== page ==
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Can’t believe it’s over! You spend 9 months of the year preparing for a busy summer season and then in the blink of an eye, it’s gone! Summer 2018 has been another amazing season and as per usual, the zoo has kept us on her toes.
Followers of our Zoo News will remember the monthly updates on the progress of our Japanese red-crowned crane and the single egg which both parents were carefully guarding! Thankfully, on 4th July, we arrived in the morning to find a newly hatched little chick. To say we were all excited would be an understatement! The new arrival will join his or her parents as part of the European Endangered Species Programme.
For the summer months, the zookeepers made an extra effort to interact with visitors to the zoo. Teaching people about the animals we care for and more importantly, why we do it, is something we all love to do. Zoo-keeping is an unusual career of choice so we love taking the opportunity to explain to people a little bit more about the work that’s involved when caring for animals in captivity. People often look at a small felid on its own in an enclosure and wonder why it doesn’t have mate or think the space is too small. We always want to give an animal the maximum space it can have but there are so many other factors to consider. Complexity within an enclosure or habitat is just as important as the amount of space offered when considering an animal’s welfare. Does it mimic or replicate the animals’ natural habitat? Is it a static environment or are there changeable and varying features within it to help make the area a dynamic changing environment? Climbing frames offer the animals’ opportunities to explore their habitat and express natural behaviours but also adds to that animal’s usable space. So when you look at an enclosure or habitat in any zoo, look at it from a 3D perspective. For example, arboreal species don’t just use ground level but will climb, run, jump and swing from branches, trees or rocks of varying heights. Natural social groupings is another factor we must consider, questions we ask ourselves are, in the wild is this species primarily a solitary animal (only coming together to mate) or does the species live in a social group? We, as zookeepers, could talk all day about all the little things we do for the animals in our care and for those of you who we met over the last few months we sincerely hope you left the zoo in Tayto Park knowing a little more about the work we do and why we do it.
Spreading awareness about current conservation efforts is a priority for all good zoos. In July, the keepers teamed up with our Education Department to create fun activities for International Tiger Day. Tigers are of course an iconic species so every year we are delighted to focus on our two beautiful Amur tigers, Gara and Khan.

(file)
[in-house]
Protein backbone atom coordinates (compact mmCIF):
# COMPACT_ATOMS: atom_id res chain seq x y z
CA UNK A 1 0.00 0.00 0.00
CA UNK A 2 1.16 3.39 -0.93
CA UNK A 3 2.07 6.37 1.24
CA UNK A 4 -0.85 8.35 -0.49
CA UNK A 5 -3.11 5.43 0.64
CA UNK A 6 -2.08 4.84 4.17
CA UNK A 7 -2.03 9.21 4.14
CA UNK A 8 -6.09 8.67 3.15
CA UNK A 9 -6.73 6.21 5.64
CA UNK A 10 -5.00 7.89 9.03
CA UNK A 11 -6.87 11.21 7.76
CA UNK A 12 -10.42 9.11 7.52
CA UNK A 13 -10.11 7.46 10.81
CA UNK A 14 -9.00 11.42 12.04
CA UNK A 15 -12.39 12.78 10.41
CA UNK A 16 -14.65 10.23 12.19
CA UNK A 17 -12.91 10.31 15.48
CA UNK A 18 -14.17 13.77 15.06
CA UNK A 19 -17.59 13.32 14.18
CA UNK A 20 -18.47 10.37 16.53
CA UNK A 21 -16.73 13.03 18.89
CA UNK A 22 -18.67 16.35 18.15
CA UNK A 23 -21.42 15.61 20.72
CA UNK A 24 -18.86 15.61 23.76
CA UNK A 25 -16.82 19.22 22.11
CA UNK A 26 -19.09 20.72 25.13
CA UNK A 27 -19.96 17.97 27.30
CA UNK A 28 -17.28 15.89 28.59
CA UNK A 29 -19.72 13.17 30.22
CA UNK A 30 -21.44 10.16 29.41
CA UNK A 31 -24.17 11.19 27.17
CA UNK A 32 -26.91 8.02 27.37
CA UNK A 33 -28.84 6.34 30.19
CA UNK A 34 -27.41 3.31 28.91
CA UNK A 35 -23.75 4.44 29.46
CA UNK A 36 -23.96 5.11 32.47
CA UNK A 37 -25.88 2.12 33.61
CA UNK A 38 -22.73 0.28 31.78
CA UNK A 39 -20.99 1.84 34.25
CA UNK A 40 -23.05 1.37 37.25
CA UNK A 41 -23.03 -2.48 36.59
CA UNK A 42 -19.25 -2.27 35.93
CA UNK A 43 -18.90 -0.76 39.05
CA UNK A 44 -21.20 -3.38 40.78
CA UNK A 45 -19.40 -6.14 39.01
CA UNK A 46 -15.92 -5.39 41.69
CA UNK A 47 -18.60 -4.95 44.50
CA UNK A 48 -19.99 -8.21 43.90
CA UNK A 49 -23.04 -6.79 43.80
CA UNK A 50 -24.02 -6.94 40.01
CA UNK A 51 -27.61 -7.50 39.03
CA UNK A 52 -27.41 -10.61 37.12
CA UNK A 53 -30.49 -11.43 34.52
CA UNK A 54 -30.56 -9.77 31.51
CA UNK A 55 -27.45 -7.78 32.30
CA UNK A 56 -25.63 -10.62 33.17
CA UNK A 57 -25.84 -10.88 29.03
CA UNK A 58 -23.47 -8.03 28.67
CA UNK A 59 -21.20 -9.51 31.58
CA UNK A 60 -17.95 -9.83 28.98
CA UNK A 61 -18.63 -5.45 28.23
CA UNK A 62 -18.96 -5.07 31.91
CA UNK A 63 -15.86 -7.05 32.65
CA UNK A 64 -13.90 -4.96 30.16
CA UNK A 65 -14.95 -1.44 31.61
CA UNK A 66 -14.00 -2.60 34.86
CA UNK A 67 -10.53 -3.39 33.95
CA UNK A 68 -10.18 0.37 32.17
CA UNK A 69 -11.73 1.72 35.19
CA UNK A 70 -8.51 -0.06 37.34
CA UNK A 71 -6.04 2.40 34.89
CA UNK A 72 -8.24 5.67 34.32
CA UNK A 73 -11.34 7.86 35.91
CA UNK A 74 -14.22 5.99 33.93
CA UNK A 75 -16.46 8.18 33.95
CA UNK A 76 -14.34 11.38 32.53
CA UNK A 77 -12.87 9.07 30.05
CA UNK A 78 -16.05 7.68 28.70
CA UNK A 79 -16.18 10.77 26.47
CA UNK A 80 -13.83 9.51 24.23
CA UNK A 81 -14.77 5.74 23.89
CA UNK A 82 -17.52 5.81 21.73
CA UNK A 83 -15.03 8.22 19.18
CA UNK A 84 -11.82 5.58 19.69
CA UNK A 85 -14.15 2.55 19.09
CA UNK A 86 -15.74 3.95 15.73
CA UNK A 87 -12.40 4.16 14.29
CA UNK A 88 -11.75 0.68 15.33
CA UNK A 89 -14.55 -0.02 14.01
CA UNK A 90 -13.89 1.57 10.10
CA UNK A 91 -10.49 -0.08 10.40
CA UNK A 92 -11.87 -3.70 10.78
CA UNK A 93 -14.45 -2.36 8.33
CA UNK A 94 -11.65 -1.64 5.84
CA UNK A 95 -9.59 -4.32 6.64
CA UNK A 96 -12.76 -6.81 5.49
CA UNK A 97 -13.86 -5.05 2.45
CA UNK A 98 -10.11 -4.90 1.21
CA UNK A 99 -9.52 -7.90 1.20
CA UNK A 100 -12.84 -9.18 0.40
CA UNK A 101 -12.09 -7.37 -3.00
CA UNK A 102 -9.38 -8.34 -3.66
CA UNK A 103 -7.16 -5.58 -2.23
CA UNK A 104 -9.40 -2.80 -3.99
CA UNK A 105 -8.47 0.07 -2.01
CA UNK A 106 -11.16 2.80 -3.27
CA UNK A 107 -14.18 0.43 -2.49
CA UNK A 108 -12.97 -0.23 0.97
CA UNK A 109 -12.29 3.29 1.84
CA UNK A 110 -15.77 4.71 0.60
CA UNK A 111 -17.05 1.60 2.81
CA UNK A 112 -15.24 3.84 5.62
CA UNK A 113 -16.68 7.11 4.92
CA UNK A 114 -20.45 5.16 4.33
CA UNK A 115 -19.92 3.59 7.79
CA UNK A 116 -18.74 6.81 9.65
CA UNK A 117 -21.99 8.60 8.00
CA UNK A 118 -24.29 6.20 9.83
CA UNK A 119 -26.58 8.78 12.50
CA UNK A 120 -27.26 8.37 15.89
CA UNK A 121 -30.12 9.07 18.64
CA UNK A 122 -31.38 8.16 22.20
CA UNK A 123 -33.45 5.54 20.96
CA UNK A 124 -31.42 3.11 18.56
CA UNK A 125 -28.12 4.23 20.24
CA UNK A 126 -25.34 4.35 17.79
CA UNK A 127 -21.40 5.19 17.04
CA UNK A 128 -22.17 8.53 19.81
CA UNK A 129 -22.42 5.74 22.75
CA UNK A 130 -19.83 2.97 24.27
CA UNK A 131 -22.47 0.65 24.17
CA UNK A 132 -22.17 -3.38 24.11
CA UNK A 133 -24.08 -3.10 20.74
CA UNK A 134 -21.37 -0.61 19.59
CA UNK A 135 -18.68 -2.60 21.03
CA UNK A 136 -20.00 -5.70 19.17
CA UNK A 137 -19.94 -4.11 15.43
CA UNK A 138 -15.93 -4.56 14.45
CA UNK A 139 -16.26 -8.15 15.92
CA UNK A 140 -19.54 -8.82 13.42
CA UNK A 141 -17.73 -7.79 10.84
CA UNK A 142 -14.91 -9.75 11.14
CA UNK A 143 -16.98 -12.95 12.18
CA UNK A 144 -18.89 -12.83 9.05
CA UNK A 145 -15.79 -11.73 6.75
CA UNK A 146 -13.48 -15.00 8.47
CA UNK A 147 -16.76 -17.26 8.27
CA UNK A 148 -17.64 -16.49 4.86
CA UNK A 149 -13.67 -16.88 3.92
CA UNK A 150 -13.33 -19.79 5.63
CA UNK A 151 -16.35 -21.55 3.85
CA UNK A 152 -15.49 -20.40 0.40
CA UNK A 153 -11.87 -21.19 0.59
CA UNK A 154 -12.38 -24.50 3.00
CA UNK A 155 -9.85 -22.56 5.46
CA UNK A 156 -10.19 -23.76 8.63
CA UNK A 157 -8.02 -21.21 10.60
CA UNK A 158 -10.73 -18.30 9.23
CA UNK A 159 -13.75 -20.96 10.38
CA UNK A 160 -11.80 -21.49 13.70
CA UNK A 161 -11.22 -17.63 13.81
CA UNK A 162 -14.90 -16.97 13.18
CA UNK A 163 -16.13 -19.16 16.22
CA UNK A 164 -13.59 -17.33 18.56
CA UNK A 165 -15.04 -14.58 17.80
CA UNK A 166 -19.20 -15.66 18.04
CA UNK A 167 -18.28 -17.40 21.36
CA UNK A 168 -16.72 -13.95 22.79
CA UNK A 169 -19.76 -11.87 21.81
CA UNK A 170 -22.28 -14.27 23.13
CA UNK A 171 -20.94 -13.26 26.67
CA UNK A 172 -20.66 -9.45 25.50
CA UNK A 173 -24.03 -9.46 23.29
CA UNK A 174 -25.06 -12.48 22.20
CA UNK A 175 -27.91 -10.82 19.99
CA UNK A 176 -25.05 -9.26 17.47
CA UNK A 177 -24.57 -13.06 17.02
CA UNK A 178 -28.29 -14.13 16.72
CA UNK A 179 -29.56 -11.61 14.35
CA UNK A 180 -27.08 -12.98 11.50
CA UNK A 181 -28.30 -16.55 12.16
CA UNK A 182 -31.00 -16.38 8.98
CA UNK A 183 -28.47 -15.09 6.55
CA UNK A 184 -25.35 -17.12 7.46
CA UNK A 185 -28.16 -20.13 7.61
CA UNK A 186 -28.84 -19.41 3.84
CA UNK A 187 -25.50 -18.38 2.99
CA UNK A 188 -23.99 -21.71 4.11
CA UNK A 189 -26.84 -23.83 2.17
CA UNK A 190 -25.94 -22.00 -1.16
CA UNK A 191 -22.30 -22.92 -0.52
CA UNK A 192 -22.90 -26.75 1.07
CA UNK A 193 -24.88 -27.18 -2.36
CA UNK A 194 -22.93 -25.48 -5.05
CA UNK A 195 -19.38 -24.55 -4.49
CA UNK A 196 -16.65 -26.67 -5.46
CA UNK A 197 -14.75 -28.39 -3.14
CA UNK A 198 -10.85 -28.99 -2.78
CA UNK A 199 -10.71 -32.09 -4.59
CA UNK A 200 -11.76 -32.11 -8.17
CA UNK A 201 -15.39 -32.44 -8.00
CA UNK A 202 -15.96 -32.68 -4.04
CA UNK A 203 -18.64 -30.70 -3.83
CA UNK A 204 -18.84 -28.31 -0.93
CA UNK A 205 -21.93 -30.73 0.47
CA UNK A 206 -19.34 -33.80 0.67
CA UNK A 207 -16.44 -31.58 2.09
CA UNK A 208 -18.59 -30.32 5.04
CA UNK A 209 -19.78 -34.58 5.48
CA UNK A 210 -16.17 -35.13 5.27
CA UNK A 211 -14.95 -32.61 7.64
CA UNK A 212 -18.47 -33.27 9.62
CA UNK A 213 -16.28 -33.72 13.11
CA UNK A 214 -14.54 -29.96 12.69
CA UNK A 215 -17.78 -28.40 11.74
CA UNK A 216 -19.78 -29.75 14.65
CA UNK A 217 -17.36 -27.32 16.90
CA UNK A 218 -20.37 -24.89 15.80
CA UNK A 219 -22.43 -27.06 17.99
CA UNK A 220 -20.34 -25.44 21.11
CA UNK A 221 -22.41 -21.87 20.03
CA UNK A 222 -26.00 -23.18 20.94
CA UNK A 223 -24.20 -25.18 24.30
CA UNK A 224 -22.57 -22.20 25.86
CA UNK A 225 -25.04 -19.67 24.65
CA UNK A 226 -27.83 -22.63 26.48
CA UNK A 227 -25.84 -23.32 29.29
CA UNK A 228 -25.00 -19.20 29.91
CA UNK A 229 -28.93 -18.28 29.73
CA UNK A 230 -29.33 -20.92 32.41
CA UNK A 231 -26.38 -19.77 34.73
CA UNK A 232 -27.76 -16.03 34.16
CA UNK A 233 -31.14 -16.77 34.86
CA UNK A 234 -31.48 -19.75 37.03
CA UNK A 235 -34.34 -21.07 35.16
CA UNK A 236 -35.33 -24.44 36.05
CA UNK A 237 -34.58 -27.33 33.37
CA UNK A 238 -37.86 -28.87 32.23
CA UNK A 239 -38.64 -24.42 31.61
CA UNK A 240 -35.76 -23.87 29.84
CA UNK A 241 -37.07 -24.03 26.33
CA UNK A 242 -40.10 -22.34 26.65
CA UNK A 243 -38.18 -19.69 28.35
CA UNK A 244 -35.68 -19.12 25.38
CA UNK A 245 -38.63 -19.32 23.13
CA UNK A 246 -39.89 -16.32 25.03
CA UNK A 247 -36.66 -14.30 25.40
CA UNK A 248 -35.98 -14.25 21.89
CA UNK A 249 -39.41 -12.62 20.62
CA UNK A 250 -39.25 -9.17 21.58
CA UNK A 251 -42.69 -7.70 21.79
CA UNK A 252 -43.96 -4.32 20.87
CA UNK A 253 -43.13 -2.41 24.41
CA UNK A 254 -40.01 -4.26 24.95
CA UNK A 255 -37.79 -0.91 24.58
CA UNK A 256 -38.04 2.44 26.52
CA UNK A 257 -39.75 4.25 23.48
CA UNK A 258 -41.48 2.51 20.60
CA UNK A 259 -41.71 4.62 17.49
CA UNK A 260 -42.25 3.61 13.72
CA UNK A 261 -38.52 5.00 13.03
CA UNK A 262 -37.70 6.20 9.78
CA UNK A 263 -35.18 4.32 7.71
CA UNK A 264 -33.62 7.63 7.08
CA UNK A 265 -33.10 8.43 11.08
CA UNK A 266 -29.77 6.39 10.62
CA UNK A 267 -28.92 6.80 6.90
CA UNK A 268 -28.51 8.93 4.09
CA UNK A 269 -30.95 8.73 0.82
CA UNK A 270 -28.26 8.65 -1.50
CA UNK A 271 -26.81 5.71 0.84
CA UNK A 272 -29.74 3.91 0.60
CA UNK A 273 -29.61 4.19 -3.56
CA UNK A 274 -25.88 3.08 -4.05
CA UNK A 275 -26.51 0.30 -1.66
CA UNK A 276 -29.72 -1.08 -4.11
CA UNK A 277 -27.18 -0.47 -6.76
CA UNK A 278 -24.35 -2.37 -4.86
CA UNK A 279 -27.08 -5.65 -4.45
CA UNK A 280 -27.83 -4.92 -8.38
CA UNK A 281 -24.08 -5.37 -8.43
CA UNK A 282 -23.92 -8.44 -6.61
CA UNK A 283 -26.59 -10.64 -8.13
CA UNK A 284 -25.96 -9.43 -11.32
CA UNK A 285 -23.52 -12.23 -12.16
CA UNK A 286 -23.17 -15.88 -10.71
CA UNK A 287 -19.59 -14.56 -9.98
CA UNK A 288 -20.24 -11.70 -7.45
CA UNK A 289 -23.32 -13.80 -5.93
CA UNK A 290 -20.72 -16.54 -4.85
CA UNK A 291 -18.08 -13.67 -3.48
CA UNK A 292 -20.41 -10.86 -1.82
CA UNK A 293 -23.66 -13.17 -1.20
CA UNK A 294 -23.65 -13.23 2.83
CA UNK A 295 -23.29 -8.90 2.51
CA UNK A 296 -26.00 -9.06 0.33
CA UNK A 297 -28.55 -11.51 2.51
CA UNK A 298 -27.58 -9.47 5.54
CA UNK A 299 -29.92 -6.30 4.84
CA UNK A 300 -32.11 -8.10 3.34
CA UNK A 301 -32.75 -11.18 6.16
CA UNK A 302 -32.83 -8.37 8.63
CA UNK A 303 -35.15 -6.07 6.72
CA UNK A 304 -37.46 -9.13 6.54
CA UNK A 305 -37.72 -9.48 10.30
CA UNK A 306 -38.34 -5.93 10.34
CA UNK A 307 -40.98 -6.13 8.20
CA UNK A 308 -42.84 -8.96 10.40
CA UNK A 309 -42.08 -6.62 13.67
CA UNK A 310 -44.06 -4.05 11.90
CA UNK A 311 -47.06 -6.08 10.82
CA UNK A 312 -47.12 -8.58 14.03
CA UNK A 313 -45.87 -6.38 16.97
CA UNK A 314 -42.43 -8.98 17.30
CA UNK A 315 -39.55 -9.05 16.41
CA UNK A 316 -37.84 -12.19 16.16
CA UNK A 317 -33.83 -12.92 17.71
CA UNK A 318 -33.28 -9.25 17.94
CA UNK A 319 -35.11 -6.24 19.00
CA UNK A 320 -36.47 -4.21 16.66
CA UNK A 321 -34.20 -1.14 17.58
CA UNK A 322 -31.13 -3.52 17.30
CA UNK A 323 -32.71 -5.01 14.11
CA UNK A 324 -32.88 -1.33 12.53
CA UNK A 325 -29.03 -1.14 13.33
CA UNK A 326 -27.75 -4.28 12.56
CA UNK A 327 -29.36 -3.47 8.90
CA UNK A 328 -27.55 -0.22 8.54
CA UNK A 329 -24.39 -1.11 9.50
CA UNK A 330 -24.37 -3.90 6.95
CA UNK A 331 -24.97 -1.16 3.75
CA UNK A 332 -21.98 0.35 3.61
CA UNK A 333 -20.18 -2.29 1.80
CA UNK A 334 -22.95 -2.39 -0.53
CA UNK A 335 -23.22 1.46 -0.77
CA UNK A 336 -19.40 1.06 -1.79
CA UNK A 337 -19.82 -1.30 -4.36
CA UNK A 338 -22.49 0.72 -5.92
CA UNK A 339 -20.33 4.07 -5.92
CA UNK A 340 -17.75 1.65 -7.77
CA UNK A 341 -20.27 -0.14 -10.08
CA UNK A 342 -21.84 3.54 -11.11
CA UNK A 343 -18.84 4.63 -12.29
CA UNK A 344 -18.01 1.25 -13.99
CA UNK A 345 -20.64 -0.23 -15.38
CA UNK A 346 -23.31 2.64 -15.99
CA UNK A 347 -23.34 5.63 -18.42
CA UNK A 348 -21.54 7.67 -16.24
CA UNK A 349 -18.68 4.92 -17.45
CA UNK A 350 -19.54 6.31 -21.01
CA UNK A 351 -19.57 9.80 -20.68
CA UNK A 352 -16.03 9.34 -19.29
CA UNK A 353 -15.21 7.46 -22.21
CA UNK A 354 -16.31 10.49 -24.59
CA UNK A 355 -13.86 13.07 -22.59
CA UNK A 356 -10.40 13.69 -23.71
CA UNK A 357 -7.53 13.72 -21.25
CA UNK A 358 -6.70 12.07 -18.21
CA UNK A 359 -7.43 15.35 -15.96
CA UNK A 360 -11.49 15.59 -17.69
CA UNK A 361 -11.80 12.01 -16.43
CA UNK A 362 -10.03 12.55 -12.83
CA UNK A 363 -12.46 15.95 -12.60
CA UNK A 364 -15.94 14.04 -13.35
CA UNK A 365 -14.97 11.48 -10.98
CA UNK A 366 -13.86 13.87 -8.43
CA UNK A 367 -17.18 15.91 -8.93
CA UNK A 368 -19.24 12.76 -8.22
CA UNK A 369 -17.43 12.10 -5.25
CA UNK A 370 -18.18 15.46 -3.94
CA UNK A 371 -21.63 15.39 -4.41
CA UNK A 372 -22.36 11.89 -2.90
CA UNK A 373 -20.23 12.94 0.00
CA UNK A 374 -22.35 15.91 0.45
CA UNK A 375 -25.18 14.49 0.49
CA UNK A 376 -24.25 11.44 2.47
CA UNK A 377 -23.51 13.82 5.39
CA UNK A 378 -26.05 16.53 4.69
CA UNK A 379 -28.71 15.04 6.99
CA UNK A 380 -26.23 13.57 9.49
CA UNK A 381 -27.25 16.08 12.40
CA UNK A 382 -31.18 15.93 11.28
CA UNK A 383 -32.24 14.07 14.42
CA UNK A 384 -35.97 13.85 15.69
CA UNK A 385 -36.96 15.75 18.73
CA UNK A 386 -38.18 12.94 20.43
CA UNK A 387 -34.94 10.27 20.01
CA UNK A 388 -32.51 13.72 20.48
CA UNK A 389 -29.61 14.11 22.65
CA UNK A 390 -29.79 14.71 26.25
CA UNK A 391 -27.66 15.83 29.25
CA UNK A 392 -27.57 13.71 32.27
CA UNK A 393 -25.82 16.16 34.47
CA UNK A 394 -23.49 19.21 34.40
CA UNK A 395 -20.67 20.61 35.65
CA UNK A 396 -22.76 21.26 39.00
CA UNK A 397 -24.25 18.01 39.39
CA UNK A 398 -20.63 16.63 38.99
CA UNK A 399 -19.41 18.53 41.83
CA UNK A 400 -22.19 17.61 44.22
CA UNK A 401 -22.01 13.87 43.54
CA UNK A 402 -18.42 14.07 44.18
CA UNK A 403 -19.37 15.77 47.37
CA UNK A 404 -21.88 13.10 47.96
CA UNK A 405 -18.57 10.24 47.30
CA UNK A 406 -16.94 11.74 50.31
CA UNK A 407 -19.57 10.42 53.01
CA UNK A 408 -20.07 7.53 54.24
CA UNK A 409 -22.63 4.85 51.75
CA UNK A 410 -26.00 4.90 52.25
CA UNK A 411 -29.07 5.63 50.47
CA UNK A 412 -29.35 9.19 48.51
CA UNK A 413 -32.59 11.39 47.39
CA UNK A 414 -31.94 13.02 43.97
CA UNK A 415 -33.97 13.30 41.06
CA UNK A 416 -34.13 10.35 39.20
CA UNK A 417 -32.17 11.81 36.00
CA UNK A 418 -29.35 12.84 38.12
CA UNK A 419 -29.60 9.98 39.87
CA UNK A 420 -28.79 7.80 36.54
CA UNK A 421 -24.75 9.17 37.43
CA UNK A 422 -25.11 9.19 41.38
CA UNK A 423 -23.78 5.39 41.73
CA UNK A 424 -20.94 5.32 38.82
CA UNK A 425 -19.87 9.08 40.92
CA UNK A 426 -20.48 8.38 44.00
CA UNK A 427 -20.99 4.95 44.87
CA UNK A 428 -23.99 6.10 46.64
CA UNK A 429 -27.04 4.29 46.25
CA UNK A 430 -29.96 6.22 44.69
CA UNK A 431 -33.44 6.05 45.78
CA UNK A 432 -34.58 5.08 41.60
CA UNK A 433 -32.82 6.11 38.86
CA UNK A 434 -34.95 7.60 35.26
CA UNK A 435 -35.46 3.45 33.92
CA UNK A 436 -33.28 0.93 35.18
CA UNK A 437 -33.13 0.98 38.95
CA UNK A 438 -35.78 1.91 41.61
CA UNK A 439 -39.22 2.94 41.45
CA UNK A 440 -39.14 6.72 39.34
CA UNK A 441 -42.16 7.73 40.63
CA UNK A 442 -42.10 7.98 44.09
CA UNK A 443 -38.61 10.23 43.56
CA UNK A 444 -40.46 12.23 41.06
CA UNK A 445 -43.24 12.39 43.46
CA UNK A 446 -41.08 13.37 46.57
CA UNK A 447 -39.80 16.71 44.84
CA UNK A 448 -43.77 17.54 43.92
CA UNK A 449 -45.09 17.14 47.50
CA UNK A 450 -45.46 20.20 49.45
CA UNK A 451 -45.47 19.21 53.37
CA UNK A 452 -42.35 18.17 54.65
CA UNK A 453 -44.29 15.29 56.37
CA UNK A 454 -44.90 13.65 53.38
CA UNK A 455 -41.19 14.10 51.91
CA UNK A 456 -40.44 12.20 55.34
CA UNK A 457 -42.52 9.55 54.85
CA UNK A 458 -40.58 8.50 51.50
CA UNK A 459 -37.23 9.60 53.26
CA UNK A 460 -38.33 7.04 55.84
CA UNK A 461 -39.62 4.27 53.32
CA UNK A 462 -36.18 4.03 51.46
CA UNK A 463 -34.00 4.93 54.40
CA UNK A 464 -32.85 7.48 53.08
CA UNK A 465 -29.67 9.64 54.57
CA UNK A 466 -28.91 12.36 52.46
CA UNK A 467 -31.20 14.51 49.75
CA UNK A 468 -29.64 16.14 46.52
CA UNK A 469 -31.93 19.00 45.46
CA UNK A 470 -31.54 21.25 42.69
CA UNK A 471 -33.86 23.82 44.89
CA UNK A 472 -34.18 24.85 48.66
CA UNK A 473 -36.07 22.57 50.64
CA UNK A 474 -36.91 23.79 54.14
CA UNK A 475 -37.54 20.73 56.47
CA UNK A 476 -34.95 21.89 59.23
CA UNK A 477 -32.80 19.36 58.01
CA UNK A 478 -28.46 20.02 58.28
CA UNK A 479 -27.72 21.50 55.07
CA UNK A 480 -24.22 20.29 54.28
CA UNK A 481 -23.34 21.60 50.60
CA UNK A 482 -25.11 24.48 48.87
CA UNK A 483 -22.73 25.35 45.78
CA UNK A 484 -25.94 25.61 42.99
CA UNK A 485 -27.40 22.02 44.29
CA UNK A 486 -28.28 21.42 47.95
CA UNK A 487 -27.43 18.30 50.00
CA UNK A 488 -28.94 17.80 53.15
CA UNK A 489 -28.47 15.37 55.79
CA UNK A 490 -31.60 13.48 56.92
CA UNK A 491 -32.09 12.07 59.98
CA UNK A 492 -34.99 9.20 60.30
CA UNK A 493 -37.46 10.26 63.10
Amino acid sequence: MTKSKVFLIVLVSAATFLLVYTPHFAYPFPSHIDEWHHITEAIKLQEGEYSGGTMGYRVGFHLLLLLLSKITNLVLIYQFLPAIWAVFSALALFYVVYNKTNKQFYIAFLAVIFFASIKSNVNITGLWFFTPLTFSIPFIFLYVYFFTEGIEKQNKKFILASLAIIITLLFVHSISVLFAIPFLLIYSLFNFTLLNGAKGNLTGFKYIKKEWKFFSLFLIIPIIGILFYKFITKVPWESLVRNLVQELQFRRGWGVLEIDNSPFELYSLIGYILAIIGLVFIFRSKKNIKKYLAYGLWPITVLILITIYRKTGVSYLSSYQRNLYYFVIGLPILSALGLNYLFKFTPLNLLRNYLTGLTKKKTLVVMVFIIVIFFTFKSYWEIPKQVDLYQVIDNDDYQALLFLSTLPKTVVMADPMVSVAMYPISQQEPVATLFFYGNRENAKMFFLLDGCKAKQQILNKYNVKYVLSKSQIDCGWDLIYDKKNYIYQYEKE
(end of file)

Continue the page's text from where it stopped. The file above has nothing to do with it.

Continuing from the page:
Earning Your Stripes: This was one of many tiger themed activities for International Tiger Day. Guests were encouraged to share their tiger knowledge by writing down a fact and attaching it to the tiger board.
If you missed our Tiger Day celebrations during your visit you might have seen some of our most recent arrivals, binturong and Golden jackals. We were excited to introduce our female Asian small clawed otters to our binturong and thankfully, things went swimmingly…literally!! Our otters just love their new habitat with a deeper and larger pool to allow them to porpoise through the water while our binturong have enjoyed hanging around (again literally) with their prehensile tail.
This is also a busy time of year as we start looking at the months ahead. Creating new developments within the zoo and redeveloping older areas is an exciting time. Best practice guidelines are continually being reviewed and updated which means that zoos often need to alter an animal’s habitat or even make a dietary change to ensure we maintain the highest standards of animal welfare. This also means that us, the zookeepers, also need to continual upskill and keep up to date with the latest zoo conservation, research and husbandry practices. We are very lucky that Tayto Park provides us with an excellent Continual Professional Development Programme which gives us the opportunities to attend zoo research conferences, enrichment workshops and Mammal Working Group Conferences for example, but also to further our academic knowledge by completing Diplomas such as the Management of Zoo & Aquarium Animals offered by Sparsholt College in Hampshire, England.
September is fast approaching and we’ll be off to a busy start with International Vulture Awareness Day, on September 1st.
Aisling (Head Keeper)